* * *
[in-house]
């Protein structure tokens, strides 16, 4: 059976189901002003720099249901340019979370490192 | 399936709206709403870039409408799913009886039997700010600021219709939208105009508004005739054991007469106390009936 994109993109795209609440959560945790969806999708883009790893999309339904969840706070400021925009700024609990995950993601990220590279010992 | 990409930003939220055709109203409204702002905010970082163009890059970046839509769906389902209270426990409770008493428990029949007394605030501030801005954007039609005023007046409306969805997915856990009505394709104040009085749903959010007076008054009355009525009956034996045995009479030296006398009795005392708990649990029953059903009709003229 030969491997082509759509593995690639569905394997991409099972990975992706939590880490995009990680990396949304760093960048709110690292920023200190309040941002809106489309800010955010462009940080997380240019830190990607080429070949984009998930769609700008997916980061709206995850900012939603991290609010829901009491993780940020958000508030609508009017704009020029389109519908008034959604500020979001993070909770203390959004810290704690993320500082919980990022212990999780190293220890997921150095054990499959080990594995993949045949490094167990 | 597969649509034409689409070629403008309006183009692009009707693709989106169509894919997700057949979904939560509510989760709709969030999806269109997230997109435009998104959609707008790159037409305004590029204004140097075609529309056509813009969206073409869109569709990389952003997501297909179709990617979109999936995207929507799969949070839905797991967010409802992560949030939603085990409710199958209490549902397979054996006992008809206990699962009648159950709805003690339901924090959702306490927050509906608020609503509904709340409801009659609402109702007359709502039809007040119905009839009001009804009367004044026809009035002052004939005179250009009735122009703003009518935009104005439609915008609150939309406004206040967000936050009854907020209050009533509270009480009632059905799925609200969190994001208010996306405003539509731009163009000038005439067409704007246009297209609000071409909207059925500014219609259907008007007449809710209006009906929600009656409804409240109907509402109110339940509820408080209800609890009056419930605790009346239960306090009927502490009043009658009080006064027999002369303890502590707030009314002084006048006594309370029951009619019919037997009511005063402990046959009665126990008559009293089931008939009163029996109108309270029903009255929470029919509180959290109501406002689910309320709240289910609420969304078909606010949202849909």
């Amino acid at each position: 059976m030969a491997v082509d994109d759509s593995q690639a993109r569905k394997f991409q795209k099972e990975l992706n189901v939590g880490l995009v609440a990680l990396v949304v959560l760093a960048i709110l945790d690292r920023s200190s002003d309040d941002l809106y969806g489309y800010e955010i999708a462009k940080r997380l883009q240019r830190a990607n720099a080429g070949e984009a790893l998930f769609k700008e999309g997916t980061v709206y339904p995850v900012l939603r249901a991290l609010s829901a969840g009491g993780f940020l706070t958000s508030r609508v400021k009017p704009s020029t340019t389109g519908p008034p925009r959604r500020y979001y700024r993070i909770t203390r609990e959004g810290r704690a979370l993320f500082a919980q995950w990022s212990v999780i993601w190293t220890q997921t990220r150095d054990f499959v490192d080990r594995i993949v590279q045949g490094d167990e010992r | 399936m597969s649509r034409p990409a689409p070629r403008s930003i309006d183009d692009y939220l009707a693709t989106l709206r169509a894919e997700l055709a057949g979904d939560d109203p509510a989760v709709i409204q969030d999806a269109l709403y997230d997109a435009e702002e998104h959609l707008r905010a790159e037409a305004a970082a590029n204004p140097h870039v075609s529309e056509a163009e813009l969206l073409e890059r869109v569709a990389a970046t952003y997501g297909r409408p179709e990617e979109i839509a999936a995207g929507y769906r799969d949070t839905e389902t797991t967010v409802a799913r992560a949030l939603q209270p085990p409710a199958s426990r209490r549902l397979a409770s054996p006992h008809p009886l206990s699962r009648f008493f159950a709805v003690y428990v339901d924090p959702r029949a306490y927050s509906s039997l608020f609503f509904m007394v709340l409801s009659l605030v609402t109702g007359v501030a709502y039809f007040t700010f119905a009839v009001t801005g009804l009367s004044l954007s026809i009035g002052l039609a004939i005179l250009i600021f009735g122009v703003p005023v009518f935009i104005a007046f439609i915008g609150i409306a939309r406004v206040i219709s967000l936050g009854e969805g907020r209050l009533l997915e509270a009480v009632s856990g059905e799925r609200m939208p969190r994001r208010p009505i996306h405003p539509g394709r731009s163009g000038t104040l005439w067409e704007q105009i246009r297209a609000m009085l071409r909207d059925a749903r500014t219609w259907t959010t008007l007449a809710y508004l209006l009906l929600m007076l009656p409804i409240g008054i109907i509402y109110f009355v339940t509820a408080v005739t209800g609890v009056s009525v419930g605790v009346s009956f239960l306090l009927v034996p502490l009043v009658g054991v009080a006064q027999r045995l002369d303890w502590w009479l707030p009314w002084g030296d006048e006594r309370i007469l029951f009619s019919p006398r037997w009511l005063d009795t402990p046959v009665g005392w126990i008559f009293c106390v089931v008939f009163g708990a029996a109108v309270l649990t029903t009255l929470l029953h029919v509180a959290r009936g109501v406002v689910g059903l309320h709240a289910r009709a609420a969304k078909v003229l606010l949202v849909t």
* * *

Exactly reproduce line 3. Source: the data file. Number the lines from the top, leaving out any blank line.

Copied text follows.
């Amino acid at each position: 059976m030969a491997v082509d994109d759509s593995q690639a993109r569905k394997f991409q795209k099972e990975l992706n189901v939590g880490l995009v609440a990680l990396v949304v959560l760093a960048i709110l945790d690292r920023s200190s002003d309040d941002l809106y969806g489309y800010e955010i999708a462009k940080r997380l883009q240019r830190a990607n720099a080429g070949e984009a790893l998930f769609k700008e999309g997916t980061v709206y339904p995850v900012l939603r249901a991290l609010s829901a969840g009491g993780f940020l706070t958000s508030r609508v400021k009017p704009s020029t340019t389109g519908p008034p925009r959604r500020y979001y700024r993070i909770t203390r609990e959004g810290r704690a979370l993320f500082a919980q995950w990022s212990v999780i993601w190293t220890q997921t990220r150095d054990f499959v490192d080990r594995i993949v590279q045949g490094d167990e010992r | 399936m597969s649509r034409p990409a689409p070629r403008s930003i309006d183009d692009y939220l009707a693709t989106l709206r169509a894919e997700l055709a057949g979904d939560d109203p509510a989760v709709i409204q969030d999806a269109l709403y997230d997109a435009e702002e998104h959609l707008r905010a790159e037409a305004a970082a590029n204004p140097h870039v075609s529309e056509a163009e813009l969206l073409e890059r869109v569709a990389a970046t952003y997501g297909r409408p179709e990617e979109i839509a999936a995207g929507y769906r799969d949070t839905e389902t797991t967010v409802a799913r992560a949030l939603q209270p085990p409710a199958s426990r209490r549902l397979a409770s054996p006992h008809p009886l206990s699962r009648f008493f159950a709805v003690y428990v339901d924090p959702r029949a306490y927050s509906s039997l608020f609503f509904m007394v709340l409801s009659l605030v609402t109702g007359v501030a709502y039809f007040t700010f119905a009839v009001t801005g009804l009367s004044l954007s026809i009035g002052l039609a004939i005179l250009i600021f009735g122009v703003p005023v009518f935009i104005a007046f439609i915008g609150i409306a939309r406004v206040i219709s967000l936050g009854e969805g907020r209050l009533l997915e509270a009480v009632s856990g059905e799925r609200m939208p969190r994001r208010p009505i996306h405003p539509g394709r731009s163009g000038t104040l005439w067409e704007q105009i246009r297209a609000m009085l071409r909207d059925a749903r500014t219609w259907t959010t008007l007449a809710y508004l209006l009906l929600m007076l009656p409804i409240g008054i109907i509402y109110f009355v339940t509820a408080v005739t209800g609890v009056s009525v419930g605790v009346s009956f239960l306090l009927v034996p502490l009043v009658g054991v009080a006064q027999r045995l002369d303890w502590w009479l707030p009314w002084g030296d006048e006594r309370i007469l029951f009619s019919p006398r037997w009511l005063d009795t402990p046959v009665g005392w126990i008559f009293c106390v089931v008939f009163g708990a029996a109108v309270l649990t029903t009255l929470l029953h029919v509180a959290r009936g109501v406002v689910g059903l309320h709240a289910r009709a609420a969304k078909v003229l606010l949202v849909t």